Interesting fable about a magician (Edward Norton) and his entanglements with the aristocracy, set in turn-of-the-century Vienna but actually shot—fabulously, by Dick Pope—in the old neighborhoods of Prague. The result does both cities justice.
Jonathan Safran Foer’s postmod novel couldn’t have made for a coherent movie—and it didn’t—but this is the only film you’re likely to find about a naive American (Elijah Wood) journeying into the heart of modern, comically semiprimitive Ukraine in search of his roots
You don’t need to go to The Hermitage, in St. Petersburg, if you see this remarkable film by Russian filmmaker Alexander Sokurov, which takes a tour of the world’s largest museum (and, in the czar’s day, the world’s largest private residence) in one roving, restless digital-video shot. Never mind that the film intersects with a century of Russian history along the way; the instruction here is in the location. Once you’ve experienced this gargantuan remnant of the imperial age, you’ll know why the Russian Revolution happened.
L’amour between two precocious young teens—an American girl (a fresh-faced Diane Lane) and a French boy (one-shot-wonder Thelonious Bernard)—on the streets of Paris, and their flirtation takes us on quite the tour: Parisian markets, the Champs Elysées, the Tuilleries, and more. In an effort to pledge their eternal love, they run away to Venice to kiss under the Bridge of Sighs in a gondola at sunset, and they treat us to Italy in the bargain. Laurence Olivier accompanies them, trotting out a French accent that sounds as unassailable as his German accent in Marathon Man.
Thanks to Generalissimo Francisco Franco, Spain never had the cinematic New Wave it deserved, but it does have this sweeping, poetic, elliptical work from Victor Erice, about two peasant girls, the vast and sun-reflective Castilian plains, a village showing of 1931’s Frankenstein, and a dark-eyed drifter. Essential viewing.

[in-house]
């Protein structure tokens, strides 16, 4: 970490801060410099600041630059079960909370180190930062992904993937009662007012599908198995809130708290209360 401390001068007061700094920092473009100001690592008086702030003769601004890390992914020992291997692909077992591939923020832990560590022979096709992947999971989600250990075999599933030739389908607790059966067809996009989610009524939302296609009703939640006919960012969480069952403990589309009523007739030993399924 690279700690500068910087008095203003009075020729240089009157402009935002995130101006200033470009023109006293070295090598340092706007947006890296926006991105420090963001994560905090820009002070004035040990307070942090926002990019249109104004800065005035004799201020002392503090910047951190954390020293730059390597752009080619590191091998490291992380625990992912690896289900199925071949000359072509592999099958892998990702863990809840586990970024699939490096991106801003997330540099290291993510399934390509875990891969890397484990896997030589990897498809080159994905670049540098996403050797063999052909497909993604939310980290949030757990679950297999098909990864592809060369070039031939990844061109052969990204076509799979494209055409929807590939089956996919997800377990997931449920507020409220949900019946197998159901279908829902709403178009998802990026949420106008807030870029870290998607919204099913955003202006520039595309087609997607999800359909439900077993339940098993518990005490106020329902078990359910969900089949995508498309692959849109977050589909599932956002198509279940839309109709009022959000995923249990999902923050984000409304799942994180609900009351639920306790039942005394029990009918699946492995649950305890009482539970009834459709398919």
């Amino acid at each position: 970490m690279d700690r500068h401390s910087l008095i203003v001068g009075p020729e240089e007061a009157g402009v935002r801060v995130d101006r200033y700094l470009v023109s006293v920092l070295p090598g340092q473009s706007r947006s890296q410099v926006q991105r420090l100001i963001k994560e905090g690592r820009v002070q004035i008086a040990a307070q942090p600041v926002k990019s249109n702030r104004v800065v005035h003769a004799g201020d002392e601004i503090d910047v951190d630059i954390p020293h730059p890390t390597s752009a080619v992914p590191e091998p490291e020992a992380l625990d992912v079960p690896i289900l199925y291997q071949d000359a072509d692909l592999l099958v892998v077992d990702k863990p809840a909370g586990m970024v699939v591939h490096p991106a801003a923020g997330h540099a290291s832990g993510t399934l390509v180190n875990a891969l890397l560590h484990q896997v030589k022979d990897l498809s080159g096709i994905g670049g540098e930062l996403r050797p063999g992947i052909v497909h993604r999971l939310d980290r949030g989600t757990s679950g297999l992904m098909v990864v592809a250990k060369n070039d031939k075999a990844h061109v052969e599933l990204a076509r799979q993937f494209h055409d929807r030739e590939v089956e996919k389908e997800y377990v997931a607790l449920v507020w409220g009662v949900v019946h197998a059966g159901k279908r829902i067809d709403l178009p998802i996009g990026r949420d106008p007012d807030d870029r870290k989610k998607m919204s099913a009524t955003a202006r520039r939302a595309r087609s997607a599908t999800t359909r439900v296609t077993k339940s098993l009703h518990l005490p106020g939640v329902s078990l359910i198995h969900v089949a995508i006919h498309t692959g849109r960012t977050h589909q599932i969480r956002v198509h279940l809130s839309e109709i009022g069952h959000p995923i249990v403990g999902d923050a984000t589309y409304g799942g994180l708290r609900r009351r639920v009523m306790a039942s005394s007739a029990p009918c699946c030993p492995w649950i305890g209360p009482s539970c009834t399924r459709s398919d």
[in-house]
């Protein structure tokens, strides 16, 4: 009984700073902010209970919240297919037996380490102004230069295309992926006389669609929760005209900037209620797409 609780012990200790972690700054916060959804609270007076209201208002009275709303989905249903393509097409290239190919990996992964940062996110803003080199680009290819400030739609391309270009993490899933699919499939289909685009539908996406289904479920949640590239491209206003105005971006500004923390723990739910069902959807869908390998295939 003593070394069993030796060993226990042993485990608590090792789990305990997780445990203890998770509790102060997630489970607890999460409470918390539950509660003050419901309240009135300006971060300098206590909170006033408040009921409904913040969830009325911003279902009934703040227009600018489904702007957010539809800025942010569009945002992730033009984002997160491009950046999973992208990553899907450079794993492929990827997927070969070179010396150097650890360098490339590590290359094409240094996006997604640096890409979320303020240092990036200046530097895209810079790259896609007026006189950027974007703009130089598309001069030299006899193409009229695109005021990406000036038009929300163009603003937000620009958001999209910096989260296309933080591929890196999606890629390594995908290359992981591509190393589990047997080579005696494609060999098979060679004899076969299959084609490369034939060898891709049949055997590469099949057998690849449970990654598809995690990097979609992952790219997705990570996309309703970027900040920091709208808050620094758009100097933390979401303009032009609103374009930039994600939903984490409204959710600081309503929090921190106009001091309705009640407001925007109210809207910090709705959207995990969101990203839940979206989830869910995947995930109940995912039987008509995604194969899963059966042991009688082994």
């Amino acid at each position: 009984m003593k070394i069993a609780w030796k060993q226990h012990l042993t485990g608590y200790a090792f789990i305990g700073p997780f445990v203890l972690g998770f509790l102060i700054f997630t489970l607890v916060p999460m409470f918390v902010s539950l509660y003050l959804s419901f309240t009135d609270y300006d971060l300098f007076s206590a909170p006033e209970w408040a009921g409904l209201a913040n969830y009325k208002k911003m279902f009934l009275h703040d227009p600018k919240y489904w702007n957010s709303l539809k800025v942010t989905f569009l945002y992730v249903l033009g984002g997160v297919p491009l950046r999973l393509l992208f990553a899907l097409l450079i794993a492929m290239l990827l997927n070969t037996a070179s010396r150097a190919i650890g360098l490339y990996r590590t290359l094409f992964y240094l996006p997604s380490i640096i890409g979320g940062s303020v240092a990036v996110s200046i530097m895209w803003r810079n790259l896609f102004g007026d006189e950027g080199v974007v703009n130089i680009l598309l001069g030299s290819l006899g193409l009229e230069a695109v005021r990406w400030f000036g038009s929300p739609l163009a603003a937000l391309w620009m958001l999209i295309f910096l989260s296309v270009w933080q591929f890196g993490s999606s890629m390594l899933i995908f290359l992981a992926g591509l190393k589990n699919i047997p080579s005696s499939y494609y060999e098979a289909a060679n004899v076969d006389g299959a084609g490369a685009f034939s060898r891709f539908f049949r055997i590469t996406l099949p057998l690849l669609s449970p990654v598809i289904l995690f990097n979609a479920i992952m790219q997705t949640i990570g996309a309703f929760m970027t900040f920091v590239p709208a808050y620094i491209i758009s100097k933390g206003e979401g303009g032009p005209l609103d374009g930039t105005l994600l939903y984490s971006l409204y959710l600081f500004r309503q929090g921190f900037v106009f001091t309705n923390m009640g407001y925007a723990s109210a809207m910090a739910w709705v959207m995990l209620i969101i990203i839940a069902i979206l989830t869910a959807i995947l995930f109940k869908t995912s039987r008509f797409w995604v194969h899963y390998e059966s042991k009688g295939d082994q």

One of the great European films, made when director Bernardo Bertolucci was only 29, this startlingly beautiful character study and essay on fascist collaborationism and political cowardice is by no means just an evocative Euro-travel primer; it’s essential viewing for anyone who cares about movies. Even so, the film’s passage from World War II–era Rome to Paris to the snowy Alpine forestland between the two cities is as powerful as a dream.
Audrey Hepburn won an Oscar her first time out with this expert postwar romance (she’s a bored princess; Gregory Peck’s a cynical American reporter), shot entirely in Rome and utilizing virtually every recognizable tourist spot in the city, from the Spanish Steps to the Colosseum.
René Clair was one the filmmakers for whom the technological burdens of early sound were not a crippling impediment but an inspiration. This love triangle confection is a fascinating litany of ingenious narrative gimmicks and formal flourishes, as well as a swoony, romantic evocation of the city in the period between the world wars.